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Making and Tinkering: A Review of the Literature

Abstract

"The Maker Movement, a grassroots movement of backyard and kitchen tinkerers, hackers, designers, and inventors, has been dramatically expanding over the past several years. Since the first Maker Faire in 2006, making festivals, spaces, activities, conferences, and studies have multiplied (Bevan, Gutwill, Petrich & Wilkinson, in revision). A growing number of researchers and educational leaders see in making the potential to engage young people in personally compelling, creative investigations of the material and social world (Blikstein, 2013; Martin & Dixon, 2013; Martinez & Stager, 2013), to democratize tasks and skills previously available only to experts (Blikstein, 2013), and to expand participation in STEM fields by leveraging the strengths of interest-driven, multi-disciplinary STEM learning environments (Brahms, 2014; Martin, 2014; Sheridan et al., in press). In a June 2014 meeting at the White House, numerous agencies (including the National Science Foundation and the US Department of Education), and corporations (such as Local Motors, Google and Intel), made commitments to supporting the expansion of making activities into community settings (White House, 2014).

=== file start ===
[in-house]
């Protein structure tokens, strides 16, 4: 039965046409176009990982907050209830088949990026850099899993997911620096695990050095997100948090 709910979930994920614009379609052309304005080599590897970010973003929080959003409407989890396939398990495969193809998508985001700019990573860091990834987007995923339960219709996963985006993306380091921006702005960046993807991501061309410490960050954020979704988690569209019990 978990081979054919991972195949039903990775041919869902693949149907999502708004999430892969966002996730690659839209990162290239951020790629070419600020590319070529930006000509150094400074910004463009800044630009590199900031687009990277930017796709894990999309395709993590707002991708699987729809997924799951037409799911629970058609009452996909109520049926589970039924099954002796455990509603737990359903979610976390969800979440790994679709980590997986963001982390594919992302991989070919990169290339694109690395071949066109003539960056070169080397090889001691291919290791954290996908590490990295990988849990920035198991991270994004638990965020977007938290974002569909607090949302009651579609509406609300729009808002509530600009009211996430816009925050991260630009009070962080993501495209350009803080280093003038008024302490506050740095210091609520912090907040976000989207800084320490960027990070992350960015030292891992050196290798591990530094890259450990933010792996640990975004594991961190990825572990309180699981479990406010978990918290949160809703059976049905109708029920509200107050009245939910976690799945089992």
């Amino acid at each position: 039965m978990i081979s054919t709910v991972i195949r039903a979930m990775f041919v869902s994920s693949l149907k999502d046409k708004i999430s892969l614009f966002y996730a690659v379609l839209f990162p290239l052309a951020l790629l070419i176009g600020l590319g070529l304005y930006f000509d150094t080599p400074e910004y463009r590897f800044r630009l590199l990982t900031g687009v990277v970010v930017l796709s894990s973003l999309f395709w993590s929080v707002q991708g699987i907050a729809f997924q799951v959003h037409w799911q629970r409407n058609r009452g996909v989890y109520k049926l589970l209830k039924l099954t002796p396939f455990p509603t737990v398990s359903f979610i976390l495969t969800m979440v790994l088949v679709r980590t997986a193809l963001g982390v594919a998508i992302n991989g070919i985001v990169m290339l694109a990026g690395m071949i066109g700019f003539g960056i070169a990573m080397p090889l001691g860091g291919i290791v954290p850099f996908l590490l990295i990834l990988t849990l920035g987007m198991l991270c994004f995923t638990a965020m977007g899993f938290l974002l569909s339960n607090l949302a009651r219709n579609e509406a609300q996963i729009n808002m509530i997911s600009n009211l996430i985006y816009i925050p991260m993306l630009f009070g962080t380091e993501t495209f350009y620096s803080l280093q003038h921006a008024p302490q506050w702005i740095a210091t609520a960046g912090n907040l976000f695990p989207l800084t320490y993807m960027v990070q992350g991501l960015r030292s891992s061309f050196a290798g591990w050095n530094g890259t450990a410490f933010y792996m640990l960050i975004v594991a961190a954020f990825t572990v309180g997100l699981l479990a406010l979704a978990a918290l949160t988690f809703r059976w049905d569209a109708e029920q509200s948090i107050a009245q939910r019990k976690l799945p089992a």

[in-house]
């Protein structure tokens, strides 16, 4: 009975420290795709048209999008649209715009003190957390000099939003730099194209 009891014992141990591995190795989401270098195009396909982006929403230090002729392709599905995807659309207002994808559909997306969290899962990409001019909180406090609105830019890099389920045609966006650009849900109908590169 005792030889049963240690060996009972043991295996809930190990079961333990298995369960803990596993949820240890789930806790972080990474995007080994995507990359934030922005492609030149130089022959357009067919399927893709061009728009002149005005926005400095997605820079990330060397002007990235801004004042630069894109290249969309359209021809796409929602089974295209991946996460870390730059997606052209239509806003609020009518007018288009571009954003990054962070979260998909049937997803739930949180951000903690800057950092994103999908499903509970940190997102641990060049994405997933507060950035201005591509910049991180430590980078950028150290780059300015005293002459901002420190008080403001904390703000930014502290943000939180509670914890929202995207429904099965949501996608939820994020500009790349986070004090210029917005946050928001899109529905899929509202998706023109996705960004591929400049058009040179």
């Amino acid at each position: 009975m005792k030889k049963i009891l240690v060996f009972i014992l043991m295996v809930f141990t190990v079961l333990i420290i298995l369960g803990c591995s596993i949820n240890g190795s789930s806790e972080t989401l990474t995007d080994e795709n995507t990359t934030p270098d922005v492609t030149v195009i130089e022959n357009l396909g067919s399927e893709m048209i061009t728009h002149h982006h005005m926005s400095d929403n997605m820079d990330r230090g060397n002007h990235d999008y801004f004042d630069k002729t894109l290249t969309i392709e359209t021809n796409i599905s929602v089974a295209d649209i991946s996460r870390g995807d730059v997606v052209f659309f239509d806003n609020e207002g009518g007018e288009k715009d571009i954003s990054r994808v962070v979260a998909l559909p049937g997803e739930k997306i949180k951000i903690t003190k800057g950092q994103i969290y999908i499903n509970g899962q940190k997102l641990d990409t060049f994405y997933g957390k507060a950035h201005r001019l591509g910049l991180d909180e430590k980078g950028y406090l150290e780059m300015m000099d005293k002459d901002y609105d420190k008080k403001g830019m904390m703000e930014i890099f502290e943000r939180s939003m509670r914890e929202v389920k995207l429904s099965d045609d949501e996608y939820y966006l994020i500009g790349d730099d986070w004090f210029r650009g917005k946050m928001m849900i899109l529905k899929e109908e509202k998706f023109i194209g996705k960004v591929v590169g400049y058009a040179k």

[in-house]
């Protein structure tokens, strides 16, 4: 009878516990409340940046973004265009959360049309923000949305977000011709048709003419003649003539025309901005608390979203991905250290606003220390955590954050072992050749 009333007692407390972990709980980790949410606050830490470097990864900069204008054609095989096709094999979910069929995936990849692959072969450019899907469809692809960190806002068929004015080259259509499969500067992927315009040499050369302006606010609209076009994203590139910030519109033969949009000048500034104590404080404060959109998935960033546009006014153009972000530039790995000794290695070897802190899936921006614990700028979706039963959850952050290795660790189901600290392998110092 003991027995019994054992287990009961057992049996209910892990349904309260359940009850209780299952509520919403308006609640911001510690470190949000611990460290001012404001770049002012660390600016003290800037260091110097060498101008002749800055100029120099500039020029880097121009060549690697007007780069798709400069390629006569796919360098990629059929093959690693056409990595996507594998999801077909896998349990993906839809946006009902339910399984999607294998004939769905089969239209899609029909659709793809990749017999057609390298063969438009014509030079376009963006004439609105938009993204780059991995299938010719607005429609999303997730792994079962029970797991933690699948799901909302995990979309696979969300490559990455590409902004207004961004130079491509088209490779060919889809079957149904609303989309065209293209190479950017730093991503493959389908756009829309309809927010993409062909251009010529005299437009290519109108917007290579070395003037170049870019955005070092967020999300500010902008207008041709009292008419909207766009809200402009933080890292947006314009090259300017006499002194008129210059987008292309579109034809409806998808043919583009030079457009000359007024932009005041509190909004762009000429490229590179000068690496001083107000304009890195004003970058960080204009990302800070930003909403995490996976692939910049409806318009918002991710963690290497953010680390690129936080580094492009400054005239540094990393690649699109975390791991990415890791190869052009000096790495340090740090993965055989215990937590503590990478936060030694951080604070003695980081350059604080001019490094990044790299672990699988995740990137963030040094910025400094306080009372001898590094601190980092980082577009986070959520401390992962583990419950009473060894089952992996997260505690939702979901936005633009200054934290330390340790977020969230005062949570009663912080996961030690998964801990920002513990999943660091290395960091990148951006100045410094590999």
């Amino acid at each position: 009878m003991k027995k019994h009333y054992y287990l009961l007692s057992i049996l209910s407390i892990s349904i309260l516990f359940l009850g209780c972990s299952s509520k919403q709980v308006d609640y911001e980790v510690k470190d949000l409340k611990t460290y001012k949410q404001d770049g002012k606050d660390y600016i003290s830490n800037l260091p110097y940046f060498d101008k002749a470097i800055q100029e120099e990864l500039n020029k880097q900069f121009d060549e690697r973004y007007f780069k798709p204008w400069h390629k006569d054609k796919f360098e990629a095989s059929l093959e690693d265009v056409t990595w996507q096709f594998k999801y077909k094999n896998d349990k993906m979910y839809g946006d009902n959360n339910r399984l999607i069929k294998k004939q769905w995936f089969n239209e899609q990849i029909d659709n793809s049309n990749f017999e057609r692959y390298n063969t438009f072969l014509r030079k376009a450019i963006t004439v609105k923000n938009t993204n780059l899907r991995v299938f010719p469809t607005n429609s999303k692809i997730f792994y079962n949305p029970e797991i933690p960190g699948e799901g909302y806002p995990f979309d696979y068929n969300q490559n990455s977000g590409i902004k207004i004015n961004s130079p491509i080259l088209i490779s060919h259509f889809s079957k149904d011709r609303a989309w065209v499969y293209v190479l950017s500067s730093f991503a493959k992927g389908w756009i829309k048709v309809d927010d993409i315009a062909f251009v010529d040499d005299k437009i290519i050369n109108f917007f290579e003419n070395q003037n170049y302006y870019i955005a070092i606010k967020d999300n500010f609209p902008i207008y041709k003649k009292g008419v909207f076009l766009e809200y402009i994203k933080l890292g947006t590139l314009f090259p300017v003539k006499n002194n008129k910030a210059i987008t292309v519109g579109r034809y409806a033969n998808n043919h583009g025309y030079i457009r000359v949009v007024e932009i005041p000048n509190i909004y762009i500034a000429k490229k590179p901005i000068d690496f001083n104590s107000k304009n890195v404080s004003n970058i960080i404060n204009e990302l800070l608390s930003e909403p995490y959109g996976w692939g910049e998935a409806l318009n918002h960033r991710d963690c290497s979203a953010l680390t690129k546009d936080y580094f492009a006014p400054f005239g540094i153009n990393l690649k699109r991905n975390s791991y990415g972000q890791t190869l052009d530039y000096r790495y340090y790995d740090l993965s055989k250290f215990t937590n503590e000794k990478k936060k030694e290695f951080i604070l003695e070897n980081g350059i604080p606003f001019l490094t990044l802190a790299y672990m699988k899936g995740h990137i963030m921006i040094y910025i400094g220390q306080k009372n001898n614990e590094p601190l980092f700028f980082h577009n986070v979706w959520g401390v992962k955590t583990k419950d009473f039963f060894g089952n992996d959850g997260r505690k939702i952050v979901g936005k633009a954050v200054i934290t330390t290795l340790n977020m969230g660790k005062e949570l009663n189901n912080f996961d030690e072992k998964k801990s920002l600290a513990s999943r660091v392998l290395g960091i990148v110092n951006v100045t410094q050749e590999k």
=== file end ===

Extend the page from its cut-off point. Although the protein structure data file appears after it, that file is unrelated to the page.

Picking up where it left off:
In this paper, we draw on the research literature to consider 1) what is known about the impact of tinkering and making experiences on school-aged children's learning (interest in, engagement with and understanding of STEM in particular) 2) the emerging design principles and pedagogies that characterize tinkering and making programs and 3) the specific tensions and possibilities within this movement for equity-oriented teaching and learning."

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